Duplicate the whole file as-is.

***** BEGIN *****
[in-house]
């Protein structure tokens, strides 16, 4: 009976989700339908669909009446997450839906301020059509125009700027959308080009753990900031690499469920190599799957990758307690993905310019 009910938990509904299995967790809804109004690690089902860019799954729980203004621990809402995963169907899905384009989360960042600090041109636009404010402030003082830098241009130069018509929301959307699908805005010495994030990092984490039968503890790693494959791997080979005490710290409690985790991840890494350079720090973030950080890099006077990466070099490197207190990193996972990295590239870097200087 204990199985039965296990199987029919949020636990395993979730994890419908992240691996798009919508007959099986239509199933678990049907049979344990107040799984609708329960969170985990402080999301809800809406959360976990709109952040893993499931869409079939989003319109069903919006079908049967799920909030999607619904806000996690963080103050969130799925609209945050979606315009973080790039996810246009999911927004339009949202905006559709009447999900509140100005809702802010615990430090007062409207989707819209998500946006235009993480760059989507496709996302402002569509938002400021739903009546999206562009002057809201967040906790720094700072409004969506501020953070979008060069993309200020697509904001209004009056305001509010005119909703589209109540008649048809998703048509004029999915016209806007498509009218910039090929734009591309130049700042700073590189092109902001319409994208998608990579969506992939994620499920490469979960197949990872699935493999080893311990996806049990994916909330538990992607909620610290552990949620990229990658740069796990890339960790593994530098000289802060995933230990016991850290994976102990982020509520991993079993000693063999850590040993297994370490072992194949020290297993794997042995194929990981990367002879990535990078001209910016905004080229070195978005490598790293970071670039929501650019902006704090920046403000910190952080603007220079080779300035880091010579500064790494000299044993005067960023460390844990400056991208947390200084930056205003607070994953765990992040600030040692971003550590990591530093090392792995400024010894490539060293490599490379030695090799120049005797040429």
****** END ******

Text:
[in-house]
């Protein structure tokens, strides 16, 4: 009976989700339908669909009446997450839906301020059509125009700027959308080009753990900031690499469920190599799957990758307690993905310019 009910938990509904299995967790809804109004690690089902860019799954729980203004621990809402995963169907899905384009989360960042600090041109636009404010402030003082830098241009130069018509929301959307699908805005010495994030990092984490039968503890790693494959791997080979005490710290409690985790991840890494350079720090973030950080890099006077990466070099490197207190990193996972990295590239870097200087 204990199985039965296990199987029919949020636990395993979730994890419908992240691996798009919508007959099986239509199933678990049907049979344990107040799984609708329960969170985990402080999301809800809406959360976990709109952040893993499931869409079939989003319109069903919006079908049967799920909030999607619904806000996690963080103050969130799925609209945050979606315009973080790039996810246009999911927004339009949202905006559709009447999900509140100005809702802010615990430090007062409207989707819209998500946006235009993480760059989507496709996302402002569509938002400021739903009546999206562009002057809201967040906790720094700072409004969506501020953070979008060069993309200020697509904001209004009056305001509010005119909703589209109540008649048809998703048509004029999915016209806007498509009218910039090929734009591309130049700042700073590189092109902001319409994208998608990579969506992939994620499920490469979960197949990872699935493999080893311990996806049990994916909330538990992607909620610290552990949620990229990658740069796990890339960790593994530098000289802060995933230990016991850290994976102990982020509520991993079993000693063999850590040993297994370490072992194949020290297993794997042995194929990981990367002879990535990078001209910016905004080229070195978005490598790293970071670039929501650019902006704090920046403000910190952080603007220079080779300035880091010579500064790494000299044993005067960023460390844990400056991208947390200084930056205003607070994953765990992040600030040692971003550590990591530093090392792995400024010894490539060293490599490379030695090799120049005797040429």